author = {Mondelli, Marco and Hassani, Hamed and Urbanke, Rudiger},
issn = {0090-6778},
journal = {IEEE Transactions on Communications},
number = {9},
pages = {3084--3091},
publisher = {IEEE},
title = {{From polar to Reed-Muller codes: A technique to improve the finite-length performance}},
doi = {10.1109/tcomm.2014.2345069},
volume = {62},
year = {2014},
}
@inproceedings{6740,
abstract = {We describe coding techniques that achieve the capacity of a discrete memoryless asymmetric channel. To do so, we discuss how recent advances in coding for symmetric channels yield more efficient solutions also for the asymmetric case. In more detail, we consider three basic approaches. The first one is Gallager's scheme that concatenates a linear code with a non-linear mapper, in order to bias the input distribution. We explicitly show that both polar codes and spatially coupled codes can be employed in this scenario. Further, we derive a scaling law between the gap to capacity, the cardinality of channel input and output alphabets, and the required size of the mapper. The second one is an integrated approach in which the coding scheme is used both for source coding, in order to create codewords with the capacity-achieving distribution, and for channel coding, in order to provide error protection. Such a technique has been recently introduced by Honda and Yamamoto in the context of polar codes, and we show how to apply it also to the design of sparse graph codes. The third approach is based on an idea due to Böcherer and Mathar and separates completely the two tasks of source coding and channel coding by “chaining” together several codewords. We prove that we can combine any suitable source code with any suitable channel code in order to provide optimal schemes for asymmetric channels. In particular, polar codes and spatially coupled codes fulfill the required conditions.},
author = {Mondelli, Marco and Urbanke, Rudiger and Hassani, Hamed},
booktitle = {52nd Annual Allerton Conference on Communication, Control, and Computing},
location = {Monticello, IL, United States},
pages = {789--796},
publisher = {IEEE},
title = {{How to achieve the capacity of asymmetric channels}},
doi = {10.1109/allerton.2014.7028535},
year = {2014},
}
@article{7071,
abstract = {Spin and orbital quantum numbers play a key role in the physics of Mott insulators, but in most systems they are connected only indirectly—via the Pauli exclusion principle and the Coulomb interaction. Iridium-based oxides (iridates) introduce strong spin–orbit coupling directly, such that these numbers become entwined together and the Mott physics attains a strong orbital character. In the layered honeycomb iridates this is thought to generate highly spin–anisotropic magnetic interactions, coupling the spin to a given spatial direction of exchange and leading to strongly frustrated magnetism. Here we report a new iridate structure that has the same local connectivity as the layered honeycomb and exhibits striking evidence for highly spin–anisotropic exchange. The basic structural units of this material suggest that a new family of three-dimensional structures could exist, the ‘harmonic honeycomb’ iridates, of which the present compound is the first example.},
author = {Modic, Kimberly A and Smidt, Tess E. and Kimchi, Itamar and Breznay, Nicholas P. and Biffin, Alun and Choi, Sungkyun and Johnson, Roger D. and Coldea, Radu and Watkins-Curry, Pilanda and McCandless, Gregory T. and Chan, Julia Y. and Gandara, Felipe and Islam, Z. and Vishwanath, Ashvin and Shekhter, Arkady and McDonald, Ross D. and Analytis, James G.},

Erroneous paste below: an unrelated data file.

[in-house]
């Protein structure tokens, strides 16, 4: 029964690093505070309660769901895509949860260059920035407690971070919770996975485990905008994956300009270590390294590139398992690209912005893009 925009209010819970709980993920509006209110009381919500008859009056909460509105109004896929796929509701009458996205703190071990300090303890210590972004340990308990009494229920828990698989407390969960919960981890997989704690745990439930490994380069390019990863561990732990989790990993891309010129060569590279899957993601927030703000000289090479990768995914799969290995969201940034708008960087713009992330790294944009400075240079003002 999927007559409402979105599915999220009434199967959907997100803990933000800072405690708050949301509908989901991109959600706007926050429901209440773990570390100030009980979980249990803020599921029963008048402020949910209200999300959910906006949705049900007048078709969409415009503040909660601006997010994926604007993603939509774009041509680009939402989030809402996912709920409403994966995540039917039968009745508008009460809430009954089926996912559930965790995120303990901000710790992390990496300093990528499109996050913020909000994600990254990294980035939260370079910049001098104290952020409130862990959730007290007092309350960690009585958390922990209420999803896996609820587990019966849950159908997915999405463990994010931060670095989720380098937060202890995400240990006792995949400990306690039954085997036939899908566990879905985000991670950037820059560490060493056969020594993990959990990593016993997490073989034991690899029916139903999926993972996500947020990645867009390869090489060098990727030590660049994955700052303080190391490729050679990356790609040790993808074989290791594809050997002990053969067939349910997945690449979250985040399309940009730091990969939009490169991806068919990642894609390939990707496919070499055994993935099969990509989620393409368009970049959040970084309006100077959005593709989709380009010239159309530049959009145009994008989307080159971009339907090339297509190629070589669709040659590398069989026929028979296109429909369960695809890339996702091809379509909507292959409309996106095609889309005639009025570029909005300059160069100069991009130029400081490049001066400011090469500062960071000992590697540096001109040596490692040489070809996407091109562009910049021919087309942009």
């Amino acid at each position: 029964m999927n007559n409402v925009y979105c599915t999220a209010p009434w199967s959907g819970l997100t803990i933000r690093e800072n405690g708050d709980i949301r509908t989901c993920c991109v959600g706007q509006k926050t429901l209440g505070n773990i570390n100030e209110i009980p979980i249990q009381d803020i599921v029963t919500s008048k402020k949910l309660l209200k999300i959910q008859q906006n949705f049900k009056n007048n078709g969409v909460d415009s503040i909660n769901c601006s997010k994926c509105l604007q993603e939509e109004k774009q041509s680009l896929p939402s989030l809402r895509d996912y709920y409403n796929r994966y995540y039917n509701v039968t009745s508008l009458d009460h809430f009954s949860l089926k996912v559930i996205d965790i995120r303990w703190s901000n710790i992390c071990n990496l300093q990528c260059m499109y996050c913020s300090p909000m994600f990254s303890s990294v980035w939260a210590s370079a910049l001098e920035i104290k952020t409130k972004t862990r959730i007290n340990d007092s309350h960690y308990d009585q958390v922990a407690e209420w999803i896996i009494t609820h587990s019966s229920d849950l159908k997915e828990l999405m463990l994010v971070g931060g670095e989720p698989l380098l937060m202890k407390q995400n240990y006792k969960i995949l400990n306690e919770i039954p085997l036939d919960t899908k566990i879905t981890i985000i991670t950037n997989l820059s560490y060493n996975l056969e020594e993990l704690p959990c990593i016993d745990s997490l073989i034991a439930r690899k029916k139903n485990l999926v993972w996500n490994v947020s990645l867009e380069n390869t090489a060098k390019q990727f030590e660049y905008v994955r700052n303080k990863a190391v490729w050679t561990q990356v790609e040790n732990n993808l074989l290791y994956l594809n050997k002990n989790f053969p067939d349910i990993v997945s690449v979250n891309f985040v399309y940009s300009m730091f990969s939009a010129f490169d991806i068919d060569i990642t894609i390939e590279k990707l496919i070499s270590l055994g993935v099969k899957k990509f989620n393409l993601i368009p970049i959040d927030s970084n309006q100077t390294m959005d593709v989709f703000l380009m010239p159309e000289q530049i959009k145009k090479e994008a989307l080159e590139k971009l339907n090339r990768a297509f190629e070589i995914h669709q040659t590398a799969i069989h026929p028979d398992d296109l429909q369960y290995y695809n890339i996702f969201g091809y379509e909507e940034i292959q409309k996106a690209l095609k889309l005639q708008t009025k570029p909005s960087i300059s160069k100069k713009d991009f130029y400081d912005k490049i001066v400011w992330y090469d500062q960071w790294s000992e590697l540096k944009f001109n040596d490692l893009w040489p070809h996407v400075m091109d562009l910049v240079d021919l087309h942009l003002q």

issn = {2041-1723},
journal = {Nature Communications},
publisher = {Springer Science and Business Media LLC},
title = {{Realization of a three-dimensional spin–anisotropic harmonic honeycomb iridate}},
doi = {10.1038/ncomms5203},
volume = {5},
year = {2014},
}
@techreport{7038,
author = {Huszár, Kristóf and Rolinek, Michal},
pages = {5},
publisher = {IST Austria},
title = {{Playful Math - An introduction to mathematical games}},
year = {2014},
}
@inproceedings{772,
abstract = {Lock-free concurrent algorithms guarantee that some concurrent operation will always make progress in a finite number of steps. Yet programmers prefer to treat concurrent code as if it were wait-free, guaranteeing that all operations always make progress. Unfortunately, designing wait-free algorithms is generally a very complex task, and the resulting algorithms are not always efficient. While obtaining efficient wait-free algorithms has been a long-time goal for the theory community, most non-blocking commercial code is only lock-free. This paper suggests a simple solution to this problem. We show that, for a large class of lock-free algorithms, under scheduling conditions which approximate those found in commercial hardware architectures, lock-free algorithms behave as if they are wait-free. In other words, programmers can keep on designing simple lock-free algorithms instead of complex wait-free ones, and in practice, they will get wait-free progress. Our main contribution is a new way of analyzing a general class of lock-free algorithms under a stochastic scheduler. Our analysis relates the individual performance of processes with the global performance of the system using Markov chain lifting between a complex per-process chain and a simpler system progress chain. We show that lock-free algorithms are not only wait-free with probability 1, but that in fact a general subset of lock-free algorithms can be closely bounded in terms of the average number of steps required until an operation completes. To the best of our knowledge, this is the first attempt to analyze progress conditions, typically stated in relation to a worst case adversary, in a stochastic model capturing their expected asymptotic behavior.},